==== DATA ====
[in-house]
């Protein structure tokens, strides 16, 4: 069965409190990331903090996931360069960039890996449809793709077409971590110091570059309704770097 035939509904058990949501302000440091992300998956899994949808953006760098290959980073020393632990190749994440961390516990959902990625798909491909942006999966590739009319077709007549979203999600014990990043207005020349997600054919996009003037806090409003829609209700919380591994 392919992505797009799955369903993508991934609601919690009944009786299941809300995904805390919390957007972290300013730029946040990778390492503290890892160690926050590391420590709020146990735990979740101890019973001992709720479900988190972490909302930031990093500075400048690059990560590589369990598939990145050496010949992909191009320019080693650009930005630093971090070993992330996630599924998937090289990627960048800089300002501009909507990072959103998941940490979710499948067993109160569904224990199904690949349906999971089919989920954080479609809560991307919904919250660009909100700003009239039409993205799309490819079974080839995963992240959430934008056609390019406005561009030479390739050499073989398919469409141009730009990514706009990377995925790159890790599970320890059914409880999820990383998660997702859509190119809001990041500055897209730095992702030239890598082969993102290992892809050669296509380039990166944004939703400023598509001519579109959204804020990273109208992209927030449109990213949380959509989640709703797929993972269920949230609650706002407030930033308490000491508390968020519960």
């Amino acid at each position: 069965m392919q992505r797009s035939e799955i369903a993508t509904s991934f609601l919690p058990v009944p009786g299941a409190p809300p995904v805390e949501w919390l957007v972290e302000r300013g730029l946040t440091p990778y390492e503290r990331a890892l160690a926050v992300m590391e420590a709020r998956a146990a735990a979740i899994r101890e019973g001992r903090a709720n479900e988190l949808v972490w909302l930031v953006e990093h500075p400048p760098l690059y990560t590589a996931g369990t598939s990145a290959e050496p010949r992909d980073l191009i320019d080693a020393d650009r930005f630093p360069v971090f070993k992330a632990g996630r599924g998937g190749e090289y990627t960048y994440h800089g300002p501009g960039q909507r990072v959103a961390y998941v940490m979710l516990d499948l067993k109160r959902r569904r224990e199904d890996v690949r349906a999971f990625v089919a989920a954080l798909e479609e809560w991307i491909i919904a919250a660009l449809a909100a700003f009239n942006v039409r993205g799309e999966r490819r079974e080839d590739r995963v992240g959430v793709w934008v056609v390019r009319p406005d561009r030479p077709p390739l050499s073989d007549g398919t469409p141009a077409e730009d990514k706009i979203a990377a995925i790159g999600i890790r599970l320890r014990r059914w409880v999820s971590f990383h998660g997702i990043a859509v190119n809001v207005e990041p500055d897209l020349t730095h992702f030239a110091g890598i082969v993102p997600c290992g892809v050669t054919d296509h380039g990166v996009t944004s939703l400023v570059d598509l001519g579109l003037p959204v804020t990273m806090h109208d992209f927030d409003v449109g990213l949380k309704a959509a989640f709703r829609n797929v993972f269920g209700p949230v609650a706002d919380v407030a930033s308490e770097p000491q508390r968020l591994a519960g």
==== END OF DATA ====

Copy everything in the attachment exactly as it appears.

[in-house]
């Protein structure tokens, strides 16, 4: 069965409190990331903090996931360069960039890996449809793709077409971590110091570059309704770097 035939509904058990949501302000440091992300998956899994949808953006760098290959980073020393632990190749994440961390516990959902990625798909491909942006999966590739009319077709007549979203999600014990990043207005020349997600054919996009003037806090409003829609209700919380591994 392919992505797009799955369903993508991934609601919690009944009786299941809300995904805390919390957007972290300013730029946040990778390492503290890892160690926050590391420590709020146990735990979740101890019973001992709720479900988190972490909302930031990093500075400048690059990560590589369990598939990145050496010949992909191009320019080693650009930005630093971090070993992330996630599924998937090289990627960048800089300002501009909507990072959103998941940490979710499948067993109160569904224990199904690949349906999971089919989920954080479609809560991307919904919250660009909100700003009239039409993205799309490819079974080839995963992240959430934008056609390019406005561009030479390739050499073989398919469409141009730009990514706009990377995925790159890790599970320890059914409880999820990383998660997702859509190119809001990041500055897209730095992702030239890598082969993102290992892809050669296509380039990166944004939703400023598509001519579109959204804020990273109208992209927030449109990213949380959509989640709703797929993972269920949230609650706002407030930033308490000491508390968020519960």
């Amino acid at each position: 069965m392919q992505r797009s035939e799955i369903a993508t509904s991934f609601l919690p058990v009944p009786g299941a409190p809300p995904v805390e949501w919390l957007v972290e302000r300013g730029l946040t440091p990778y390492e503290r990331a890892l160690a926050v992300m590391e420590a709020r998956a146990a735990a979740i899994r101890e019973g001992r903090a709720n479900e988190l949808v972490w909302l930031v953006e990093h500075p400048p760098l690059y990560t590589a996931g369990t598939s990145a290959e050496p010949r992909d980073l191009i320019d080693a020393d650009r930005f630093p360069v971090f070993k992330a632990g996630r599924g998937g190749e090289y990627t960048y994440h800089g300002p501009g960039q909507r990072v959103a961390y998941v940490m979710l516990d499948l067993k109160r959902r569904r224990e199904d890996v690949r349906a999971f990625v089919a989920a954080l798909e479609e809560w991307i491909i919904a919250a660009l449809a909100a700003f009239n942006v039409r993205g799309e999966r490819r079974e080839d590739r995963v992240g959430v793709w934008v056609v390019r009319p406005d561009r030479p077709p390739l050499s073989d007549g398919t469409p141009a077409e730009d990514k706009i979203a990377a995925i790159g999600i890790r599970l320890r014990r059914w409880v999820s971590f990383h998660g997702i990043a859509v190119n809001v207005e990041p500055d897209l020349t730095h992702f030239a110091g890598i082969v993102p997600c290992g892809v050669t054919d296509h380039g990166v996009t944004s939703l400023v570059d598509l001519g579109l003037p959204v804020t990273m806090h109208d992209f927030d409003v449109g990213l949380k309704a959509a989640f709703r829609n797929v993972f269920g209700p949230v609650a706002d919380v407030a930033s308490e770097p000491q508390r968020l591994a519960g």